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Build corporate culture with training and social learning

Build corporate culture with training and social learning

From an analytical perspective, learning seems to fall into the ‘dark art syndrome’ – and the way to convince the ‘non-believers’ is to build a business case with an ROI. 

Explore the bottom-line cost, list the benefits and postulate on the top-line potential. In the past, I have even attempted to write an article and list those aspects which, if successfully measured, could be considered a ROI.

However, I now believe that the real perspective lives in much darker places, in the bowels of an organisation where the ingredients of the business culture lie in a Petri dish, awaiting the right catalyst to make something new.

We could look at the last few years, or even the present success of organisations like Google and Apple, and reason that it’s their culture that makes them successful. If that’s the case, they clearly had the right ingredients in the dish at the outset and made some magic grow pretty quickly. If your organisation has been running for many years and the culture, or lack of it, is your current issue, start looking at your ‘Petri dish’ – it might be that something is off.

Let’s look back at the Google experience and wonder how they grew with the right people, doing the right thing, so quickly. They even had a reputation for asking stupid questions at interviews – how could that work? 

Imagine if they wanted people who were indoctrinated with an attitude of, ‘this must be, or this is the answer’, instead one of, ‘I’m prepared to engage with the questions and even though I don’t have an answer, I’m prepared to investigate and find an answer, then we both have some new information.’ 

Just wonder for a moment if they couldn't find enough people with an ‘investigate, query, challenge’ mentality – would that grow a different culture?

How learning and development can impact culture

Let’s look at some of the learning potential that exists now and how it could be used to create a different corporate model. Bear with me while I make a prediction about your business. If you have an organisation of 500 or more people – professional, talented and of differing periods of service and knowledge – I’m prepared to bet that, right now, you have at least 10 people sitting at their place of work thinking: ‘I have a new idea that could make this better or improve the process’.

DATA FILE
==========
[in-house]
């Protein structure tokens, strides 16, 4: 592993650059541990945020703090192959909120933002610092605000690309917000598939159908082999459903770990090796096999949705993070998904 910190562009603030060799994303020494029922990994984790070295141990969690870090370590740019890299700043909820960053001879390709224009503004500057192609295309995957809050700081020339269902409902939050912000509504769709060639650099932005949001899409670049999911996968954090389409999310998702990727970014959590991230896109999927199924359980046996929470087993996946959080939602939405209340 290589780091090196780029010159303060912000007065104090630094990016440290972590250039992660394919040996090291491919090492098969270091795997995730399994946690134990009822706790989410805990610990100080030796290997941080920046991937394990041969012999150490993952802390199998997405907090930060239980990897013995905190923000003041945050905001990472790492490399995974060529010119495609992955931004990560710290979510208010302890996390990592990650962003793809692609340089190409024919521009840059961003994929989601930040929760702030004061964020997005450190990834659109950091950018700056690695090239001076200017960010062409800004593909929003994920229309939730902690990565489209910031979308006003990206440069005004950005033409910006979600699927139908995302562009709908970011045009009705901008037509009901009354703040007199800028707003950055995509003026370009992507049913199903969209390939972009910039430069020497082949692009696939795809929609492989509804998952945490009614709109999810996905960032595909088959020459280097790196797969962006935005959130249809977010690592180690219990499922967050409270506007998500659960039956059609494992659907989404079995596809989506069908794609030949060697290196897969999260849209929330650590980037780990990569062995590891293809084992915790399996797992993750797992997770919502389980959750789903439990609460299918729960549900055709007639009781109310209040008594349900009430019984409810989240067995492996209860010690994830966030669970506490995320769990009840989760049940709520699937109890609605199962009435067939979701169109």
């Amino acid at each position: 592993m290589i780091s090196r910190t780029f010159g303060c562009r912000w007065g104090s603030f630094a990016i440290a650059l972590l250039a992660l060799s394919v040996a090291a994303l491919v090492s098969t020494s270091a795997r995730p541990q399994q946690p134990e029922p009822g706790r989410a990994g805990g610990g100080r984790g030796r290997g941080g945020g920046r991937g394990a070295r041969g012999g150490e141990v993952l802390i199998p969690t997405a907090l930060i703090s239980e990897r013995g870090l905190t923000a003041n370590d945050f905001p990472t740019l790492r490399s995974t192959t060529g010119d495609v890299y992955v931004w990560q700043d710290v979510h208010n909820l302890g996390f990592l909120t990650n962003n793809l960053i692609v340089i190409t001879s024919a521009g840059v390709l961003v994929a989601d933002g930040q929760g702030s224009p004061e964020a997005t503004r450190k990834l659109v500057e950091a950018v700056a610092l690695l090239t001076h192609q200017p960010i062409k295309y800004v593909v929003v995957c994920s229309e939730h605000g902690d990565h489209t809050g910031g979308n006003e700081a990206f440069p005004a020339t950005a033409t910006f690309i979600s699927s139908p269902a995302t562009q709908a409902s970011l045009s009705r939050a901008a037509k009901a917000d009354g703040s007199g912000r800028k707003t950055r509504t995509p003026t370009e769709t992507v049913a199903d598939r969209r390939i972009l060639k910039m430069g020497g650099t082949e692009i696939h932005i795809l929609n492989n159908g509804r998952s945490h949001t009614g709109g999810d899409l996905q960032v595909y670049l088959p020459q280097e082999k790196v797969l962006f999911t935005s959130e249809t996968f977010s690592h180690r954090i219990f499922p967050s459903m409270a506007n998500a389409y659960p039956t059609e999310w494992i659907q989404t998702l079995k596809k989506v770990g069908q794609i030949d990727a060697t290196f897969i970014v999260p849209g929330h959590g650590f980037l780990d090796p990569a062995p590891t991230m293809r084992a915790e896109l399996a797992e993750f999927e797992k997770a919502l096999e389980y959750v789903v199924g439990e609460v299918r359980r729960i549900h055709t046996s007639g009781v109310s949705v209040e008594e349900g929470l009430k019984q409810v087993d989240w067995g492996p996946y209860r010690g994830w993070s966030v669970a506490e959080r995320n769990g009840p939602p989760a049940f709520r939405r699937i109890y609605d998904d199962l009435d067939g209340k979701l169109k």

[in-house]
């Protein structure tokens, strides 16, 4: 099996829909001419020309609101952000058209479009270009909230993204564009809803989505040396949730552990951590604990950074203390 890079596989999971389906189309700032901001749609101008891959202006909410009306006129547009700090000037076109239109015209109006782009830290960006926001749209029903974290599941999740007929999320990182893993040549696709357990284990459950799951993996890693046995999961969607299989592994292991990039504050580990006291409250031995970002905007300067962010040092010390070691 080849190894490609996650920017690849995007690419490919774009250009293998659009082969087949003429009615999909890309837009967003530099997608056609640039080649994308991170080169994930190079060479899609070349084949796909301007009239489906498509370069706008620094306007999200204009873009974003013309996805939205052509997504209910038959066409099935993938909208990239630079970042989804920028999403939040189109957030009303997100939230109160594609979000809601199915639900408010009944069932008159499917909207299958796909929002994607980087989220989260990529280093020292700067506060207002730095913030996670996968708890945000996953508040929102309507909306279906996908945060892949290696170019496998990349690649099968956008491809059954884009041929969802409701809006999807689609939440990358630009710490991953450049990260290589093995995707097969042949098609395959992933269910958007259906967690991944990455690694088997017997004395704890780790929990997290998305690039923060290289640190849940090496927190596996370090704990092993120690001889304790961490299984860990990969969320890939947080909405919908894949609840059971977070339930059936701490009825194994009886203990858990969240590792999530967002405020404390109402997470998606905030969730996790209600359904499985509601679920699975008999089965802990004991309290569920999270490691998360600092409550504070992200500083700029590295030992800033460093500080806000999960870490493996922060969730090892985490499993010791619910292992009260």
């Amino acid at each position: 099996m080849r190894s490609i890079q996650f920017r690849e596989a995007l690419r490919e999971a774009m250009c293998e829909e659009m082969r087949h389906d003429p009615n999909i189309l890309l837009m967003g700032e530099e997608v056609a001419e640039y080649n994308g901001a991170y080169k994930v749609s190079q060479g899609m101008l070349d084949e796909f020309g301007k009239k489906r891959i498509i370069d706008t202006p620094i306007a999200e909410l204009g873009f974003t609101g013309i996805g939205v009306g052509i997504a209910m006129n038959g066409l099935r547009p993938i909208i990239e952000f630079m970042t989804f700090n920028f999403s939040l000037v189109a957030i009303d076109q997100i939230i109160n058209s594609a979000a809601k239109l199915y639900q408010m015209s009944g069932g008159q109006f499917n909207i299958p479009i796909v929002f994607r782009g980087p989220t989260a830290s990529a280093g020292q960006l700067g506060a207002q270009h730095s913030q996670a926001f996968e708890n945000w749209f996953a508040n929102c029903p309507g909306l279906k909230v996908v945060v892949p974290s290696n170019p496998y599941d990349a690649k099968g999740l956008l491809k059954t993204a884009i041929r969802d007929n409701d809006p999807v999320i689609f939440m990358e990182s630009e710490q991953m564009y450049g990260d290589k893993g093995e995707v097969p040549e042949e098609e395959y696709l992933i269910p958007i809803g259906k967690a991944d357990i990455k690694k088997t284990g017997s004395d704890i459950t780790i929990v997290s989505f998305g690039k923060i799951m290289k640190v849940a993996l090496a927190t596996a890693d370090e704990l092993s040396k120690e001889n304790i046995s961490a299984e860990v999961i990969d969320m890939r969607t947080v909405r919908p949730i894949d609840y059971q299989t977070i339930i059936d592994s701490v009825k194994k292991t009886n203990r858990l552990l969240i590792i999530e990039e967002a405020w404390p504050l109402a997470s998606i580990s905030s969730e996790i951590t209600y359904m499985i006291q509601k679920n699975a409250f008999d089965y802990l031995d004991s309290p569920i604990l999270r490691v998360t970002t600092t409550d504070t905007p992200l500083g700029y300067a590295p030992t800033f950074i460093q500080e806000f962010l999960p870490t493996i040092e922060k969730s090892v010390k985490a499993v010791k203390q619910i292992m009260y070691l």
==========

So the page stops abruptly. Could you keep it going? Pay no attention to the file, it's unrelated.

My second bet is that they are also thinking: ‘But who could I tell?’ Failure to discuss, share, investigate, collaborate and explore new ways turns good ideas bad. The outcome is a loss of will to question further and a harbouring of negative feelings towards an organisation that’s ‘not listening’.

Learning, sharing and collaboration won’t happen, and will not work for you, if learning and development is delivered and expected to be used as corporate indoctrination: ‘This is how you…'

To improve the odds a little, you can utilise all the current tools of 70:20:10 learning content delivery, microlearning, social learning and video-based learning, to initiate a culture of ‘consider, think of new ways’ and one of an ‘idea and share culture’, shared with colleagues using social learning tools – peer reviewed and adopted if it resonates, as a fresh way to do X or Y. 

Take the fear out of new ways and ideas, creating an innovative team working on the minutiae of ideas and improvements, all of which may change the ingredients in the Petri dish.

You may be surprised at what develops. Culture grows from the bottom up and, once established, occupies the top.

Let smart people discover, engage, develop and do smart things.

 

Guest blog by John Driscoll

This is a guest post by John Driscoll from Agylis ANZ, an official Agylia partner in Australia and New Zealand. John regularly writes about learning technologies and practices via his LinkedIn articles

Author: John Driscoll

This article was published by John Driscoll on 05.12.2018. John is founder of Agylis ANZ, an Agylia Official Partner in Australia and New Zealand. John works with corporate, government and educational organisations to modernise their learning experiences.

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